“Imagine if an unrepentant Nazi Party sympathizer would be running for mayor of New York. A product of the ideology that destroyed 25 million people within reach of City Hall would be unthinkable.…Yet Bill de Blasio, a Marxist who has never repudiated those beliefs, will very likely be this city’s next mayor."
Yeshiva World reports that the Brooklyn hasidic daily newspaper Hamodia – owned by a family of slumlords – published an op-ed yesterday morning written by Chabad hasid Dovid Margolin. Margolin flagrantly violates Godwin’s Law by attacking Democratic mayoral candidate Bill de Blasio’s support for the Sandinistas, who ruled Nicaragua, in the late 80′s.
Margolin reportedly compares de Blasio’s support for the Sandinistas to supporting Adolph Hitler and Nazi Germany during the Holocaust:
“New revelations about de Blasio’s political past should prompt more New Yorkers to scrutinize his record before going to the polls this November. A communist revolution had taken place in the heart of the Americas, and Bill de Blasio was there to help. Yet even today Bill de Blasio describes his experience with the Sandinistas as nothing short of inspiring.
“Imagine if an unrepentant Nazi Party sympathizer would be running for mayor of New York. A product of the ideology that destroyed 25 million people within reach of City Hall would be unthinkable. [Margolin describes de Blasio’s ties with the Sandinistas.] Yet Bill de Blasio, a Marxist who has never repudiated those beliefs, will very likely be this city’s next mayor.
“So the question to ask yourself as you enter the ballot box this November is this: Is Bill de Blasio the type of man who has the judgment and character necessary to be the mayor of New York? Does a city full of refugees of communism from all over the world really need a mayor who not only sympathized with but actively promoted the totalitarian regimes under which they suffered? The answer is obviously no.”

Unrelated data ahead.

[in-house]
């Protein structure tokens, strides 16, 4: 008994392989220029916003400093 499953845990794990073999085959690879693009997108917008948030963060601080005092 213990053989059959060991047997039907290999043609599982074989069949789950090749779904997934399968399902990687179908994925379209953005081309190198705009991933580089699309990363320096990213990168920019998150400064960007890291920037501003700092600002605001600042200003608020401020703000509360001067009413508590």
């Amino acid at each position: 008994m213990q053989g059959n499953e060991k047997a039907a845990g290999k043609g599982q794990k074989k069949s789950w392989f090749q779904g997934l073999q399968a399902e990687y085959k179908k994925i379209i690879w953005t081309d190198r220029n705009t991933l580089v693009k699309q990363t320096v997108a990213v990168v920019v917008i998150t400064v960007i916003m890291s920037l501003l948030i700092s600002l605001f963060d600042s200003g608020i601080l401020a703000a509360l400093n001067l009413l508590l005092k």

The Sandinistas were awful people, but so was the dictatorship they overthrew, and Margolin mangles the history to make his point.
Here's how the JTA in 2004 described the Sandinistas and their bad relationship with Nicaragua's tiny Jewish community:
…The Sandinista era took more than the community's synagogue; it also stole the community's identity. Since most of the community was linked, either politically or through business ties, to the Somoza dictatorship that ran the country like a family farm for some 50 years, Jews were among the first targets of property confiscation under the Sandinistas.
That practice sent many Nicaraguan Jews into exile. Most went to Miami, though some wound up in Honduras and Costa Rica. Only when the Sandinistas were ousted in 1990 elections did Nicaraguan Jews began to return, but the community's Torah remains in Costa Rica.
Israel had supported and armed the Somoza dictatorship until its final days, so one of the Sandinistas' first diplomatic moves was to sever ties with Israel and recognize the Palestine Liberation Organization.
Today, Managua still hosts Libyan and Palestinian embassies, though Israel and Nicaragua have resumed diplomatic relations.
Former Interior Minister Tomas Borge, the lone surviving founder of the Sandinistas and still one of the opposition party's most influential leaders, keeps a snapshot on his office wall of himself with Palestinian Authority President Yasser Arafat.
But he says the Sandinistas now "recognize the State of Israel's right to exist," even if they "deplore" its policies toward the Palestinians.
During his tenure, Borge's ministry issued Nicaraguan passports to an unknown number of PLO members.…
Israel saw the Sandinistas as allies of Cuba, and it saw Cuba as its enemy because Cuba was an ally of many of Israel's worst enemies and a supporter of terrorism.
But the Sandinistas had leading members who were descended from Jewish families (although no longer halakhicly Jewish) and the Somoza regime was truly awful yet Jews were closely linked to it.
So for all these reasons, Margolin's comparison doesn't make sense.
Margolin frequently writes features and op-eds for Hamodia, and writes features for Chabad.org.